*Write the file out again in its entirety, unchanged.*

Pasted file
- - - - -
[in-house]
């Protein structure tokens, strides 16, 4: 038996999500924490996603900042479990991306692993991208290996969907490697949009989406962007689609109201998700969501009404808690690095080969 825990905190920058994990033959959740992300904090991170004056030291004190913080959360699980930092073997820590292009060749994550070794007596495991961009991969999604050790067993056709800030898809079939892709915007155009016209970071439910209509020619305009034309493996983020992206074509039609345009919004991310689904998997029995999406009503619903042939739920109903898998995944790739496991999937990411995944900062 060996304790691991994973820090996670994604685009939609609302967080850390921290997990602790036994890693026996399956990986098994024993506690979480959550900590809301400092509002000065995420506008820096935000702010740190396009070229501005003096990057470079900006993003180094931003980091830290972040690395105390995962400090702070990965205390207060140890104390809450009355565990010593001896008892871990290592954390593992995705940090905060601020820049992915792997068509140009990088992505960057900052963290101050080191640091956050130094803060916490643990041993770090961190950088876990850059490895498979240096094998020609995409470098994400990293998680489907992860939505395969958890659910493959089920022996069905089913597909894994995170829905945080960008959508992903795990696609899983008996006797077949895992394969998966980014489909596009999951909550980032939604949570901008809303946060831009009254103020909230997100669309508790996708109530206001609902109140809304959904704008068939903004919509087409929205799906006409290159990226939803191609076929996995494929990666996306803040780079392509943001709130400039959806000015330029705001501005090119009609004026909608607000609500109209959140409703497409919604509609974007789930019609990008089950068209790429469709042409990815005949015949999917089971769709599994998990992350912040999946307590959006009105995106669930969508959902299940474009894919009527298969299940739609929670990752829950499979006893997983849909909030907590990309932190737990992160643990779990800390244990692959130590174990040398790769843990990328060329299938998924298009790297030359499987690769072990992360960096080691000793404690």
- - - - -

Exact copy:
[in-house]
């Protein structure tokens, strides 16, 4: 038996999500924490996603900042479990991306692993991208290996969907490697949009989406962007689609109201998700969501009404808690690095080969 825990905190920058994990033959959740992300904090991170004056030291004190913080959360699980930092073997820590292009060749994550070794007596495991961009991969999604050790067993056709800030898809079939892709915007155009016209970071439910209509020619305009034309493996983020992206074509039609345009919004991310689904998997029995999406009503619903042939739920109903898998995944790739496991999937990411995944900062 060996304790691991994973820090996670994604685009939609609302967080850390921290997990602790036994890693026996399956990986098994024993506690979480959550900590809301400092509002000065995420506008820096935000702010740190396009070229501005003096990057470079900006993003180094931003980091830290972040690395105390995962400090702070990965205390207060140890104390809450009355565990010593001896008892871990290592954390593992995705940090905060601020820049992915792997068509140009990088992505960057900052963290101050080191640091956050130094803060916490643990041993770090961190950088876990850059490895498979240096094998020609995409470098994400990293998680489907992860939505395969958890659910493959089920022996069905089913597909894994995170829905945080960008959508992903795990696609899983008996006797077949895992394969998966980014489909596009999951909550980032939604949570901008809303946060831009009254103020909230997100669309508790996708109530206001609902109140809304959904704008068939903004919509087409929205799906006409290159990226939803191609076929996995494929990666996306803040780079392509943001709130400039959806000015330029705001501005090119009609004026909608607000609500109209959140409703497409919604509609974007789930019609990008089950068209790429469709042409990815005949015949999917089971769709599994998990992350912040999946307590959006009105995106669930969508959902299940474009894919009527298969299940739609929670990752829950499979006893997983849909909030907590990309932190737990992160643990779990800390244990692959130590174990040398790769843990990328060329299938998924298009790297030359499987690769072990992360960096080691000793404690």